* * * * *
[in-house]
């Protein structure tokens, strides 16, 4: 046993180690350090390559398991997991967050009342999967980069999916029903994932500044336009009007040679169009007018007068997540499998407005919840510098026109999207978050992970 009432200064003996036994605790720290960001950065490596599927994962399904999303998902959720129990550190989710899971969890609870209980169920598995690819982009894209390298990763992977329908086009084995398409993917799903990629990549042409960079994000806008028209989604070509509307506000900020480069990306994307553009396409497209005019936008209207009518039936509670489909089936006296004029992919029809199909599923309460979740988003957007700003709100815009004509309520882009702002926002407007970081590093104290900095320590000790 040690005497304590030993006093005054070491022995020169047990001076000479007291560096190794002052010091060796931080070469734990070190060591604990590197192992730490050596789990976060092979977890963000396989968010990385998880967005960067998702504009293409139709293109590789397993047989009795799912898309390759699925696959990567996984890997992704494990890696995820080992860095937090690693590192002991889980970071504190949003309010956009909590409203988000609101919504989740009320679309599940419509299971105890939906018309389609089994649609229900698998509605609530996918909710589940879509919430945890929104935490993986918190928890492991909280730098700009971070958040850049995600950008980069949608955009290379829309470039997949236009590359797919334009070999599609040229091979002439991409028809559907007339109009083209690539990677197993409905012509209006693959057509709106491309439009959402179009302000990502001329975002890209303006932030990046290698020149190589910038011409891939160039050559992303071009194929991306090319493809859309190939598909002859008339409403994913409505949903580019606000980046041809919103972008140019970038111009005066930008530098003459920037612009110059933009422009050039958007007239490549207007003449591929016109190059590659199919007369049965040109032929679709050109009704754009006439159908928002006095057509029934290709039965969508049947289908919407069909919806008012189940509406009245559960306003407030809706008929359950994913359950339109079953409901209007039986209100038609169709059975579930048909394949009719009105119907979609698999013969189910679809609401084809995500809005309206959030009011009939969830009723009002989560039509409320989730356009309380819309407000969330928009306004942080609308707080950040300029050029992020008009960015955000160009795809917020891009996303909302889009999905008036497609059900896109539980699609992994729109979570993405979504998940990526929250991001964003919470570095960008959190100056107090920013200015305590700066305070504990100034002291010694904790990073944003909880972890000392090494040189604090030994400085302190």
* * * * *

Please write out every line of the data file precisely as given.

[in-house]
């Protein structure tokens, strides 16, 4: 046993180690350090390559398991997991967050009342999967980069999916029903994932500044336009009007040679169009007018007068997540499998407005919840510098026109999207978050992970 009432200064003996036994605790720290960001950065490596599927994962399904999303998902959720129990550190989710899971969890609870209980169920598995690819982009894209390298990763992977329908086009084995398409993917799903990629990549042409960079994000806008028209989604070509509307506000900020480069990306994307553009396409497209005019936008209207009518039936509670489909089936006296004029992919029809199909599923309460979740988003957007700003709100815009004509309520882009702002926002407007970081590093104290900095320590000790 040690005497304590030993006093005054070491022995020169047990001076000479007291560096190794002052010091060796931080070469734990070190060591604990590197192992730490050596789990976060092979977890963000396989968010990385998880967005960067998702504009293409139709293109590789397993047989009795799912898309390759699925696959990567996984890997992704494990890696995820080992860095937090690693590192002991889980970071504190949003309010956009909590409203988000609101919504989740009320679309599940419509299971105890939906018309389609089994649609229900698998509605609530996918909710589940879509919430945890929104935490993986918190928890492991909280730098700009971070958040850049995600950008980069949608955009290379829309470039997949236009590359797919334009070999599609040229091979002439991409028809559907007339109009083209690539990677197993409905012509209006693959057509709106491309439009959402179009302000990502001329975002890209303006932030990046290698020149190589910038011409891939160039050559992303071009194929991306090319493809859309190939598909002859008339409403994913409505949903580019606000980046041809919103972008140019970038111009005066930008530098003459920037612009110059933009422009050039958007007239490549207007003449591929016109190059590659199919007369049965040109032929679709050109009704754009006439159908928002006095057509029934290709039965969508049947289908919407069909919806008012189940509406009245559960306003407030809706008929359950994913359950339109079953409901209007039986209100038609169709059975579930048909394949009719009105119907979609698999013969189910679809609401084809995500809005309206959030009011009939969830009723009002989560039509409320989730356009309380819309407000969330928009306004942080609308707080950040300029050029992020008009960015955000160009795809917020891009996303909302889009999905008036497609059900896109539980699609992994729109979570993405979504998940990526929250991001964003919470570095960008959190100056107090920013200015305590700066305070504990100034002291010694904790990073944003909880972890000392090494040189604090030994400085302190």